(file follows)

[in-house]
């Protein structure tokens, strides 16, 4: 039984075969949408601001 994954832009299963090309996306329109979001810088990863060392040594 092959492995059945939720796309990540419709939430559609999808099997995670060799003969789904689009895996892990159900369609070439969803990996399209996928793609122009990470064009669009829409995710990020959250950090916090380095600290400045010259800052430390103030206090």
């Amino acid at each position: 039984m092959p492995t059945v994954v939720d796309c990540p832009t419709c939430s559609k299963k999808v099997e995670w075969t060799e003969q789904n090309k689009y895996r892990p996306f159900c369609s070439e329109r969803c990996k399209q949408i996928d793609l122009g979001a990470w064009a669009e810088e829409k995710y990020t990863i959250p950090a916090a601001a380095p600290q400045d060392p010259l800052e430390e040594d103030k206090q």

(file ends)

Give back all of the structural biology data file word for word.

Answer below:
[in-house]
């Protein structure tokens, strides 16, 4: 039984075969949408601001 994954832009299963090309996306329109979001810088990863060392040594 092959492995059945939720796309990540419709939430559609999808099997995670060799003969789904689009895996892990159900369609070439969803990996399209996928793609122009990470064009669009829409995710990020959250950090916090380095600290400045010259800052430390103030206090």
């Amino acid at each position: 039984m092959p492995t059945v994954v939720d796309c990540p832009t419709c939430s559609k299963k999808v099997e995670w075969t060799e003969q789904n090309k689009y895996r892990p996306f159900c369609s070439e329109r969803c990996k399209q949408i996928d793609l122009g979001a990470w064009a669009e810088e829409k995710y990020t990863i959250p950090a916090a601001a380095p600290q400045d060392p010259l800052e430390e040594d103030k206090q």